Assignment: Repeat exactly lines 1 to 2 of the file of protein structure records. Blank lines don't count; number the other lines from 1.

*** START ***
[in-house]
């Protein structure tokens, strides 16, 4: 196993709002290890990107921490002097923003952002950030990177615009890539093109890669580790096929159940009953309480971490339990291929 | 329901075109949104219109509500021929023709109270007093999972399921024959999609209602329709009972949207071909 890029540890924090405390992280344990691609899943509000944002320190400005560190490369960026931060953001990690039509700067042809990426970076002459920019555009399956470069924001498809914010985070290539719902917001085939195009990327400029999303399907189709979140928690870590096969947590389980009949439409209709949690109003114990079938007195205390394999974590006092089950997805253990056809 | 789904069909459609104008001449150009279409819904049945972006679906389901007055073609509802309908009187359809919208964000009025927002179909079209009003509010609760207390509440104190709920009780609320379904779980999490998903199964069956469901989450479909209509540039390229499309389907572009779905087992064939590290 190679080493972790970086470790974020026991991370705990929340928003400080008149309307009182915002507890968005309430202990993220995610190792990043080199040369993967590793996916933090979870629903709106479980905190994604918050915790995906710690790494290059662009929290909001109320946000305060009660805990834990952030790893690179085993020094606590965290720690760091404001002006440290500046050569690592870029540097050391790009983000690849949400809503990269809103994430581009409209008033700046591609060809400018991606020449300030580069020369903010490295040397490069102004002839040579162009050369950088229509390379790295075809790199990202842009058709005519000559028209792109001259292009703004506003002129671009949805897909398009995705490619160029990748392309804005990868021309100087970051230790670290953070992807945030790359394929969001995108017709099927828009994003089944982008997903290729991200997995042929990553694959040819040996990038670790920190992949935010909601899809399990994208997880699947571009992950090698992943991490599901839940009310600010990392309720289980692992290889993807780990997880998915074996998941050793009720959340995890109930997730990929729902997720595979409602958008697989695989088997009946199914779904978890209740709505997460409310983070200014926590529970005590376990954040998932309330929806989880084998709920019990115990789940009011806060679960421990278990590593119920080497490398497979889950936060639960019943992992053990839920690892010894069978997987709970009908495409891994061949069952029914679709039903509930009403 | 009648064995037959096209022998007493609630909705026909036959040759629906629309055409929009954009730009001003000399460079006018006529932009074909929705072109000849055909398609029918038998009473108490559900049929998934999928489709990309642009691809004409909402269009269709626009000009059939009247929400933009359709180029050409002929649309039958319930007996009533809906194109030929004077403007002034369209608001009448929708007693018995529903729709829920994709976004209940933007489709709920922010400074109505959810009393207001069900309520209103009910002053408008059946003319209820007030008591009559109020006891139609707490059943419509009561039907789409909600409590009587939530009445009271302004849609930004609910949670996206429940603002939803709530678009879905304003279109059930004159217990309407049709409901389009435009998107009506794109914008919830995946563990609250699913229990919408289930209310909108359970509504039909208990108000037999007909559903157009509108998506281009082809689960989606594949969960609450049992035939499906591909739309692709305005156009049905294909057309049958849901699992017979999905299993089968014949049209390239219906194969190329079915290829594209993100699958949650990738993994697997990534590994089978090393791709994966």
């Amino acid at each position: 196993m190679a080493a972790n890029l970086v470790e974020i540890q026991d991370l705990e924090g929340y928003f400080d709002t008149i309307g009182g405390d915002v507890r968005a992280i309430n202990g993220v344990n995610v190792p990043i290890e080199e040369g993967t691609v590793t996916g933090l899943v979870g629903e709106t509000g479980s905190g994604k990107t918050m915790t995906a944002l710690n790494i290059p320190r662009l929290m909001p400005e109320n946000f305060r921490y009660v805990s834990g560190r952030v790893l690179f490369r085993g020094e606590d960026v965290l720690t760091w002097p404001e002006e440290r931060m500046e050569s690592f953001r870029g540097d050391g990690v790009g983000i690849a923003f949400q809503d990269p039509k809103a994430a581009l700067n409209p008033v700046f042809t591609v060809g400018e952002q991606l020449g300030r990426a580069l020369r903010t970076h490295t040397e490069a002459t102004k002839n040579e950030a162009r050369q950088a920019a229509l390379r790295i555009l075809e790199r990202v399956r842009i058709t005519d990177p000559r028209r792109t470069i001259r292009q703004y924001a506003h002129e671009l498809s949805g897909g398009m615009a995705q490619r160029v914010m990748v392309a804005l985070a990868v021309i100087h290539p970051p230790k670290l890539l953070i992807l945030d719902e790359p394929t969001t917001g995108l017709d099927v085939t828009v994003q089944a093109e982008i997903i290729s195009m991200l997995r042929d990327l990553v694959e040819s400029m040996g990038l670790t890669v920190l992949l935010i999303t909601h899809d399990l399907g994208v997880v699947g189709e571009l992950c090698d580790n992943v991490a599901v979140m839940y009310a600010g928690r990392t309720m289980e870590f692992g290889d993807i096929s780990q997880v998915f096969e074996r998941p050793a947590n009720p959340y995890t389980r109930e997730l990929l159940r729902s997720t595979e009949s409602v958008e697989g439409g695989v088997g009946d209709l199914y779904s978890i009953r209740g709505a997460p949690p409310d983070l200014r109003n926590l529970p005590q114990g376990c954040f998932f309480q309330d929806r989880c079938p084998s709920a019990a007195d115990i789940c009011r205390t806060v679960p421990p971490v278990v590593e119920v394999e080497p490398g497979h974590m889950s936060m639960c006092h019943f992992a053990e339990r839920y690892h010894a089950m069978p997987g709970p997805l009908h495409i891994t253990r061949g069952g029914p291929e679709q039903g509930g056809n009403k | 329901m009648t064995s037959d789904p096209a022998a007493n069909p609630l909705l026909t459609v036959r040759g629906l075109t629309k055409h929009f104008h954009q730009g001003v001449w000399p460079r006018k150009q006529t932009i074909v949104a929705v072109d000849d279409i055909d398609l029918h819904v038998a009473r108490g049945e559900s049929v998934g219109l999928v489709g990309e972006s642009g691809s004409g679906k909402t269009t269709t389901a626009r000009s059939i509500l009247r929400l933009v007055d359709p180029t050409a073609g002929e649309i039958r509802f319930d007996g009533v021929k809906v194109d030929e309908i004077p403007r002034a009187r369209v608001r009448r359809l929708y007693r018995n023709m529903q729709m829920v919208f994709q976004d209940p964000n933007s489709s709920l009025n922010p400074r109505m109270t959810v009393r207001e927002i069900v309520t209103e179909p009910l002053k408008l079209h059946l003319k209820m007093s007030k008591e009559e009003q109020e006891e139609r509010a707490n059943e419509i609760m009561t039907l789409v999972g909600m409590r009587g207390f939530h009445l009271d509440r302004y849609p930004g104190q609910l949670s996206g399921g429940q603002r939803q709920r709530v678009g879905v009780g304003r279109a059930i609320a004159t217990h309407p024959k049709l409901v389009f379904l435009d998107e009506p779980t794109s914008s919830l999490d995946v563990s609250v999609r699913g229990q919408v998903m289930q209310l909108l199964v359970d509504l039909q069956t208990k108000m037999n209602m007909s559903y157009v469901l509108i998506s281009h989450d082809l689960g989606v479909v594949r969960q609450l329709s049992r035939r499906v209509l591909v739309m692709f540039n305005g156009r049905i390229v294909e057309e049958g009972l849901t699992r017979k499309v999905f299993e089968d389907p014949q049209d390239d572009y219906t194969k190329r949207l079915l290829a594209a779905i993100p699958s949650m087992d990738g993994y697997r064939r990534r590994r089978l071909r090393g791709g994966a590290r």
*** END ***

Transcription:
[in-house]
């Protein structure tokens, strides 16, 4: 196993709002290890990107921490002097923003952002950030990177615009890539093109890669580790096929159940009953309480971490339990291929 | 329901075109949104219109509500021929023709109270007093999972399921024959999609209602329709009972949207071909 890029540890924090405390992280344990691609899943509000944002320190400005560190490369960026931060953001990690039509700067042809990426970076002459920019555009399956470069924001498809914010985070290539719902917001085939195009990327400029999303399907189709979140928690870590096969947590389980009949439409209709949690109003114990079938007195205390394999974590006092089950997805253990056809 | 789904069909459609104008001449150009279409819904049945972006679906389901007055073609509802309908009187359809919208964000009025927002179909079209009003509010609760207390509440104190709920009780609320379904779980999490998903199964069956469901989450479909209509540039390229499309389907572009779905087992064939590290 190679080493972790970086470790974020026991991370705990929340928003400080008149309307009182915002507890968005309430202990993220995610190792990043080199040369993967590793996916933090979870629903709106479980905190994604918050915790995906710690790494290059662009929290909001109320946000305060009660805990834990952030790893690179085993020094606590965290720690760091404001002006440290500046050569690592870029540097050391790009983000690849949400809503990269809103994430581009409209008033700046591609060809400018991606020449300030580069020369903010490295040397490069102004002839040579162009050369950088229509390379790295075809790199990202842009058709005519000559028209792109001259292009703004506003002129671009949805897909398009995705490619160029990748392309804005990868021309100087970051230790670290953070992807945030790359394929969001995108017709099927828009994003089944982008997903290729991200997995042929990553694959040819040996990038670790920190992949935010909601899809399990994208997880699947571009992950090698992943991490599901839940009310600010990392309720289980692992290889993807780990997880998915074996998941050793009720959340995890109930997730990929729902997720595979409602958008697989695989088997009946199914779904978890209740709505997460409310983070200014926590529970005590376990954040998932309330929806989880084998709920019990115990789940009011806060679960421990278990590593119920080497490398497979889950936060639960019943992992053990839920690892010894069978997987709970009908495409891994061949069952029914679709039903509930009403 | 009648064995037959096209022998007493609630909705026909036959040759629906629309055409929009954009730009001003000399460079006018006529932009074909929705072109000849055909398609029918038998009473108490559900049929998934999928489709990309642009691809004409909402269009269709626009000009059939009247929400933009359709180029050409002929649309039958319930007996009533809906194109030929004077403007002034369209608001009448929708007693018995529903729709829920994709976004209940933007489709709920922010400074109505959810009393207001069900309520209103009910002053408008059946003319209820007030008591009559109020006891139609707490059943419509009561039907789409909600409590009587939530009445009271302004849609930004609910949670996206429940603002939803709530678009879905304003279109059930004159217990309407049709409901389009435009998107009506794109914008919830995946563990609250699913229990919408289930209310909108359970509504039909208990108000037999007909559903157009509108998506281009082809689960989606594949969960609450049992035939499906591909739309692709305005156009049905294909057309049958849901699992017979999905299993089968014949049209390239219906194969190329079915290829594209993100699958949650990738993994697997990534590994089978090393791709994966």